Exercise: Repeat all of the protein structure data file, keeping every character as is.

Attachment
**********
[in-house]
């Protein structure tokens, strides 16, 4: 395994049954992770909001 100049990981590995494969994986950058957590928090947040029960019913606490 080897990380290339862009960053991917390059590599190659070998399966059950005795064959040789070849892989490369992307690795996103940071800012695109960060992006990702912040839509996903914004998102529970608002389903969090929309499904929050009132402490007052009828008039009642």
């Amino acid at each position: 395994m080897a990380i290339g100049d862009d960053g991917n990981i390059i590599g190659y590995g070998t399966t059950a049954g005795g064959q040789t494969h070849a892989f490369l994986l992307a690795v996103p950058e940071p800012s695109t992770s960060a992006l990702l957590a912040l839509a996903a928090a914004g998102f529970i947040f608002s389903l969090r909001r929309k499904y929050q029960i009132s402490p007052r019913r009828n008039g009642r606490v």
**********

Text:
[in-house]
């Protein structure tokens, strides 16, 4: 395994049954992770909001 100049990981590995494969994986950058957590928090947040029960019913606490 080897990380290339862009960053991917390059590599190659070998399966059950005795064959040789070849892989490369992307690795996103940071800012695109960060992006990702912040839509996903914004998102529970608002389903969090929309499904929050009132402490007052009828008039009642």
């Amino acid at each position: 395994m080897a990380i290339g100049d862009d960053g991917n990981i390059i590599g190659y590995g070998t399966t059950a049954g005795g064959q040789t494969h070849a892989f490369l994986l992307a690795v996103p950058e940071p800012s695109t992770s960060a992006l990702l957590a912040l839509a996903a928090a914004g998102f529970i947040f608002s389903l969090r909001r929309k499904y929050q029960i009132s402490p007052r019913r009828n008039g009642r606490v």